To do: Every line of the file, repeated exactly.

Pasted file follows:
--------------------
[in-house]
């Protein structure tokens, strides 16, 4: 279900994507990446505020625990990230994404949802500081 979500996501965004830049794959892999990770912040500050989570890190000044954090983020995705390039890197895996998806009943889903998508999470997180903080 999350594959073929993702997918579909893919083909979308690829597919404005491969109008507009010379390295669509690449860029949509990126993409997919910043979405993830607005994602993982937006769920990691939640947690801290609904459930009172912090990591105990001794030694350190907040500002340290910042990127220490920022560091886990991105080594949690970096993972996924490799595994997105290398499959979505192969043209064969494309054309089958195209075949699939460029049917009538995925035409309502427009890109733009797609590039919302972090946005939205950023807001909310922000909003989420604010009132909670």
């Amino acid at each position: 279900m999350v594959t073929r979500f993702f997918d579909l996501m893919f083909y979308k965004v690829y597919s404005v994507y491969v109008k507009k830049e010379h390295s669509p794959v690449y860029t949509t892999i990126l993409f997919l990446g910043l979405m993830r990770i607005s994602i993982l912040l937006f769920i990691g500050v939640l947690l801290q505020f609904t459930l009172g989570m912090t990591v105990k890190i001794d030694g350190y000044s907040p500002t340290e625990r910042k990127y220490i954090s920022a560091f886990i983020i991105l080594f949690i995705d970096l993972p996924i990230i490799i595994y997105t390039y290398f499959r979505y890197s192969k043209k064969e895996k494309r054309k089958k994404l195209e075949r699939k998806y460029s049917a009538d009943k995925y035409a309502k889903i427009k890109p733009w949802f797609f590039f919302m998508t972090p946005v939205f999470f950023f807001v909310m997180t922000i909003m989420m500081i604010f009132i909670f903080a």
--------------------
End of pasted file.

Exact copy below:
[in-house]
């Protein structure tokens, strides 16, 4: 279900994507990446505020625990990230994404949802500081 979500996501965004830049794959892999990770912040500050989570890190000044954090983020995705390039890197895996998806009943889903998508999470997180903080 999350594959073929993702997918579909893919083909979308690829597919404005491969109008507009010379390295669509690449860029949509990126993409997919910043979405993830607005994602993982937006769920990691939640947690801290609904459930009172912090990591105990001794030694350190907040500002340290910042990127220490920022560091886990991105080594949690970096993972996924490799595994997105290398499959979505192969043209064969494309054309089958195209075949699939460029049917009538995925035409309502427009890109733009797609590039919302972090946005939205950023807001909310922000909003989420604010009132909670």
């Amino acid at each position: 279900m999350v594959t073929r979500f993702f997918d579909l996501m893919f083909y979308k965004v690829y597919s404005v994507y491969v109008k507009k830049e010379h390295s669509p794959v690449y860029t949509t892999i990126l993409f997919l990446g910043l979405m993830r990770i607005s994602i993982l912040l937006f769920i990691g500050v939640l947690l801290q505020f609904t459930l009172g989570m912090t990591v105990k890190i001794d030694g350190y000044s907040p500002t340290e625990r910042k990127y220490i954090s920022a560091f886990i983020i991105l080594f949690i995705d970096l993972p996924i990230i490799i595994y997105t390039y290398f499959r979505y890197s192969k043209k064969e895996k494309r054309k089958k994404l195209e075949r699939k998806y460029s049917a009538d009943k995925y035409a309502k889903i427009k890109p733009w949802f797609f590039f919302m998508t972090p946005v939205f999470f950023f807001v909310m997180t922000i909003m989420m500081i604010f009132i909670f903080a």